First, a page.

Land markets enable the transfer of land rights from one party to another. Permanent transfers of rights take place through sale or inheritance. Strictly speaking inheritance is not a market transaction; while temporary transfers of rights take place mostly through leasing. The nature of land markets vary greatly among African countries, as a number of countries do not have private land ownership, and rely instead on the granting of temporary or permanent use rights.
Land markets can facilitate general economic growth and poverty reduction. They enable land to flow to those who have the desire and ability to use land well, and enable transferors of rights to capture the value of their investment in land in the money they receive from the sale or lease. For the rural poor, however, evidence suggests that land sales markets often do not increase land access—and may actually reduce it—since the poor are more likely than others to lose land through distress sales or mortgage foreclosures.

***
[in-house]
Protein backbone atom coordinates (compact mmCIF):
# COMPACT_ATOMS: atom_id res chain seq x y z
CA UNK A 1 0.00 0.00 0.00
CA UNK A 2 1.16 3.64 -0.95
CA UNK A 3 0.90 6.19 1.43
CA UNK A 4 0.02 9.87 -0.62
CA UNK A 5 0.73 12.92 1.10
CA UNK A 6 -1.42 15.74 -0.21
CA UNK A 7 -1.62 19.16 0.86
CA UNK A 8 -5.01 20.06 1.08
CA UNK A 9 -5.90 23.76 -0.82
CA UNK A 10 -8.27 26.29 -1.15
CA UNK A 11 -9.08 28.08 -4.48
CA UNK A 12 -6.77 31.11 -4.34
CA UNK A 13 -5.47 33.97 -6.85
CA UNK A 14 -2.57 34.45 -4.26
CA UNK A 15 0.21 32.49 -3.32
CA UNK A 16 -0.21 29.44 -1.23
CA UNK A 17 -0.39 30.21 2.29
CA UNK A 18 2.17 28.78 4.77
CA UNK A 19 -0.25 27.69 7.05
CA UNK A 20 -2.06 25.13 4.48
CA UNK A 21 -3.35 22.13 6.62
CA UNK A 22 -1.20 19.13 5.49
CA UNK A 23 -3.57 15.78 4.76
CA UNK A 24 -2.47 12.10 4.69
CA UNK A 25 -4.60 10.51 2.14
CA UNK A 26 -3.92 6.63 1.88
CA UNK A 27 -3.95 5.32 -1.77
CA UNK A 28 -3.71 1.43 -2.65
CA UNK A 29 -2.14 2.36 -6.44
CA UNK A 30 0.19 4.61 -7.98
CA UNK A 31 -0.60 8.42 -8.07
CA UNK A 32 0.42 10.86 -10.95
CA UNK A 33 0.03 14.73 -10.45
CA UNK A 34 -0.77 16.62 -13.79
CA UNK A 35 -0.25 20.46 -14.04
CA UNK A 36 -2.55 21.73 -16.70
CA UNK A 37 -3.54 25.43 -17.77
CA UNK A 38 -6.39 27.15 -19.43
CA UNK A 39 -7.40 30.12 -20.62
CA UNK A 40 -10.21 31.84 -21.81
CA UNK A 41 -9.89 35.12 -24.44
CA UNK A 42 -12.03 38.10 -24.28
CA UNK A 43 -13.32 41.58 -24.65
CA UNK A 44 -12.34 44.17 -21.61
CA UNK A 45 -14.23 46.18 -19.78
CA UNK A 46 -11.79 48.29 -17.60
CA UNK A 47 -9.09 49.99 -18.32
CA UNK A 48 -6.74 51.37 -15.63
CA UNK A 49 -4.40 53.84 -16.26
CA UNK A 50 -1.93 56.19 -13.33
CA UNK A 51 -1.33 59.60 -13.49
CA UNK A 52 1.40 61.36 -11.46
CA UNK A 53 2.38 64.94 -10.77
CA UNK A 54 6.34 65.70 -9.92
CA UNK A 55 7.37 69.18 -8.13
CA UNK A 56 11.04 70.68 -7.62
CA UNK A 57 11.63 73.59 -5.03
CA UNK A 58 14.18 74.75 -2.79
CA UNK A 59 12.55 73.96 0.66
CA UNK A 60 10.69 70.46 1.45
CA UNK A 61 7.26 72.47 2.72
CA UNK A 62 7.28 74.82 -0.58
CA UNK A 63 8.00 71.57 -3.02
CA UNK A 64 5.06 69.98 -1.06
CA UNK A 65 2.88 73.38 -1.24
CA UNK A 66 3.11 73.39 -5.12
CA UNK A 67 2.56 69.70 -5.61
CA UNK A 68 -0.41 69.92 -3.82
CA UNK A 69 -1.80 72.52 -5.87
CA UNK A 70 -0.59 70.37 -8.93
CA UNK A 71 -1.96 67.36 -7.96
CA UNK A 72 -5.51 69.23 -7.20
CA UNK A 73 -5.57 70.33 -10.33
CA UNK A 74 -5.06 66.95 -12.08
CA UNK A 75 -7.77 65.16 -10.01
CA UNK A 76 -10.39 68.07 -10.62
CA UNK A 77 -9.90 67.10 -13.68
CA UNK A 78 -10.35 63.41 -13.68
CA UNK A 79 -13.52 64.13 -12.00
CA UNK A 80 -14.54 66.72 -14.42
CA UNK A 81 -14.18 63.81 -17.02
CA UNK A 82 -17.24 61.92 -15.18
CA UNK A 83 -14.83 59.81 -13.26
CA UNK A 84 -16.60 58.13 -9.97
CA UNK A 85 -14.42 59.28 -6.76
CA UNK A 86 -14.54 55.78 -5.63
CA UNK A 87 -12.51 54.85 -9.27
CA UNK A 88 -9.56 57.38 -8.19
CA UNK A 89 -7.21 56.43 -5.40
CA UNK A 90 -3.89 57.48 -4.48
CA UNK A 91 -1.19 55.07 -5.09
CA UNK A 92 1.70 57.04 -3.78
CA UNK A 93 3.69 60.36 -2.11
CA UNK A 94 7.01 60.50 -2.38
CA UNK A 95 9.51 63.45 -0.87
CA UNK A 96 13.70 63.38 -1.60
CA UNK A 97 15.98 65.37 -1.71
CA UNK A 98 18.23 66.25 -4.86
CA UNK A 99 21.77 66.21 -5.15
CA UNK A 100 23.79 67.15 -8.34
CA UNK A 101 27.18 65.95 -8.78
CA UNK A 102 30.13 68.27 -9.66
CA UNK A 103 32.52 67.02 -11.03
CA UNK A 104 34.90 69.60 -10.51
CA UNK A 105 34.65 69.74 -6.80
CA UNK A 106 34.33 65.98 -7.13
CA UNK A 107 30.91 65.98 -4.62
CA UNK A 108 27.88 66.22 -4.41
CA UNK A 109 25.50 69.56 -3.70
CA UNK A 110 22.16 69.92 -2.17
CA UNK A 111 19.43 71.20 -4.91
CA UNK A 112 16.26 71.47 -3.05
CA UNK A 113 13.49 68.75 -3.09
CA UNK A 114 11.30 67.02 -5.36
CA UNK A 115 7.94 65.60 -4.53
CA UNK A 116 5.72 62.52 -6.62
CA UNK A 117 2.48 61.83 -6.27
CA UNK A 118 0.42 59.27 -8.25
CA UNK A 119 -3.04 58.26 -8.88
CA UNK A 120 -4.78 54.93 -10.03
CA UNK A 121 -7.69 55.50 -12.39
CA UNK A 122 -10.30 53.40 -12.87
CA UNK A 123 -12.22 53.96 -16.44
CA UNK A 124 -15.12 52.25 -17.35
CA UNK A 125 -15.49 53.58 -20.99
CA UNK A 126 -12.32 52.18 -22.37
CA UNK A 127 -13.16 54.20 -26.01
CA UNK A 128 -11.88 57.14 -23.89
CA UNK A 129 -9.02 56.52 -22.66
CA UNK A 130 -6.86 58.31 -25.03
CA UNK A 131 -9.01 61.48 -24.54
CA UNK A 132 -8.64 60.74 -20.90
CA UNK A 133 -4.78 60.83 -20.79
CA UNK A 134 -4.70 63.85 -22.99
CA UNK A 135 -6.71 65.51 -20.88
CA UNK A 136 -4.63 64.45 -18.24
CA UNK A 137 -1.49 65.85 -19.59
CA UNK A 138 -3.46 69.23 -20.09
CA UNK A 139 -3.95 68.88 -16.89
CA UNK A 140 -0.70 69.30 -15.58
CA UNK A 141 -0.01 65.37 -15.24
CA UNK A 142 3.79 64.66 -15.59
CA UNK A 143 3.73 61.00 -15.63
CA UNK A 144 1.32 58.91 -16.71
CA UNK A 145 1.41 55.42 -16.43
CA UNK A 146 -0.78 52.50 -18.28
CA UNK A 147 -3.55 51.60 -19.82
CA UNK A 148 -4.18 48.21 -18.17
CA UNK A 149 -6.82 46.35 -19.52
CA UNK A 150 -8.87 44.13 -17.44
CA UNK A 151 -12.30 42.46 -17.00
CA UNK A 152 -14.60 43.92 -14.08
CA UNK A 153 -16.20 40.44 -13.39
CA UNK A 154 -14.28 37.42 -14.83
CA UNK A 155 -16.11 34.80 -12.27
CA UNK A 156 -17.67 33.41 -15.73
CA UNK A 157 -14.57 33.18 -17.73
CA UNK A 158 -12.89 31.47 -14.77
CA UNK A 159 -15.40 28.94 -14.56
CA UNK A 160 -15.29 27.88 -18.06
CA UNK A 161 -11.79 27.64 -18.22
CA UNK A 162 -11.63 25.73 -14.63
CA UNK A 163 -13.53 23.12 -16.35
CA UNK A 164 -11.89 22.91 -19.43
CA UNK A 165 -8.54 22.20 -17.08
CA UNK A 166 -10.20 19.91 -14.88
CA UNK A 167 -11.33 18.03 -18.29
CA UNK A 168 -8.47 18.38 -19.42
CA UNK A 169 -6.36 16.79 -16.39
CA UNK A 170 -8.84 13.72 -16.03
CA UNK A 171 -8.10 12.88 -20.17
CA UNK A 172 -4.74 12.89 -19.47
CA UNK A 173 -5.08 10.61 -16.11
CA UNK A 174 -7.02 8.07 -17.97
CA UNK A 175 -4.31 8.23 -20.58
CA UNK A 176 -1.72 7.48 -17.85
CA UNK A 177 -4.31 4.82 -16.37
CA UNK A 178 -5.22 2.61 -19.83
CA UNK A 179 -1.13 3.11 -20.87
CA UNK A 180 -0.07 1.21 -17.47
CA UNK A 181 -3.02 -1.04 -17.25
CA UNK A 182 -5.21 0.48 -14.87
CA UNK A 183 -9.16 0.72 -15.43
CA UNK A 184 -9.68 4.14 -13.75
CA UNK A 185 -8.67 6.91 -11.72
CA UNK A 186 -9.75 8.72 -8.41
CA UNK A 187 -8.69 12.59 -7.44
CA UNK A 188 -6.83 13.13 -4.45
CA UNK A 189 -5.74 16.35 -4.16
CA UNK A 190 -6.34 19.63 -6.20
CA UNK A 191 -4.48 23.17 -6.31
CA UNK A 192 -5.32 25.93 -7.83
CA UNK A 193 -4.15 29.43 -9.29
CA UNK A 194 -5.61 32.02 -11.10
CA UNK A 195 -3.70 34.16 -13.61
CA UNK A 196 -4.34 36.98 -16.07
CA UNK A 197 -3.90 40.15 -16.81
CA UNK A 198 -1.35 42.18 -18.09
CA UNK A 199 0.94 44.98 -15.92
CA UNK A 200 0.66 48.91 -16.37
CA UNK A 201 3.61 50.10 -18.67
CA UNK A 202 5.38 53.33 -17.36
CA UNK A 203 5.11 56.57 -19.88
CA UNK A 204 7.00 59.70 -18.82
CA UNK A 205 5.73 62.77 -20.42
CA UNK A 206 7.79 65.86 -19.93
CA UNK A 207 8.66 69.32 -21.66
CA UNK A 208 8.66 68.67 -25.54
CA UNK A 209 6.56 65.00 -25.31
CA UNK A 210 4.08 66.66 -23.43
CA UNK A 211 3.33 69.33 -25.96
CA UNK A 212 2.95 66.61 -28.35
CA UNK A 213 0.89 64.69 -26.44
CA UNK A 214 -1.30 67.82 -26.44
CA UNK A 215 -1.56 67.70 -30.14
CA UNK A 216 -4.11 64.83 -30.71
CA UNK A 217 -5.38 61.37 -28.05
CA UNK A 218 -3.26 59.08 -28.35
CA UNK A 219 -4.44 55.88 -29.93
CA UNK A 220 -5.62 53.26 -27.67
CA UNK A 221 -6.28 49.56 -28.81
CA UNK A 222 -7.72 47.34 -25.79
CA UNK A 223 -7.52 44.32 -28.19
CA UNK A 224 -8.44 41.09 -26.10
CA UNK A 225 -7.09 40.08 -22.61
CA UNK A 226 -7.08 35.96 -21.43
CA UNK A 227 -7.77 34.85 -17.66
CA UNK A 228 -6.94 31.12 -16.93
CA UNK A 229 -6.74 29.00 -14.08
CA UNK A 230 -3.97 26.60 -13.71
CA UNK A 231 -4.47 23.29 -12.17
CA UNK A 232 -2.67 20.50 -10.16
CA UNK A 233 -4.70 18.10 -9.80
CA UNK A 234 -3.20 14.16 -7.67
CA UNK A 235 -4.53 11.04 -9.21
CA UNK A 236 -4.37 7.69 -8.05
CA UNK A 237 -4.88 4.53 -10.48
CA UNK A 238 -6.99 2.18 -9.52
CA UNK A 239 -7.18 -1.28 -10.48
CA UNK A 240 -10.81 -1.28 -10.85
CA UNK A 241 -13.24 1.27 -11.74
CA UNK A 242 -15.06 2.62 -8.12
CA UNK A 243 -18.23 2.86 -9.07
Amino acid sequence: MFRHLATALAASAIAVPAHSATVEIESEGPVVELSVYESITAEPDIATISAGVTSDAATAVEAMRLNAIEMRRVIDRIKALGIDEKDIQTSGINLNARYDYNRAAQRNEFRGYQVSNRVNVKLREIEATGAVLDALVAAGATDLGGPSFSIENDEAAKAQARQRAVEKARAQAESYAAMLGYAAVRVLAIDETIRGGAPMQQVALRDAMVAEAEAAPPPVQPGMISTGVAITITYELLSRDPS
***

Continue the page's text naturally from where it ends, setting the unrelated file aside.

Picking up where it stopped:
Land leasing, on the other hand, with flexible terms and low upfront costs, may improve land access for the rural poor while reducing risk. Furthermore, leasing can be done formally or informally, under statutory or traditional laws and rules. However, leasing may also be problematic. Large-scale, long-term land leases have displaced farmers and disrupted pastoralists, while in some countries heavy restrictions on leasing have limited the poor’s access to land.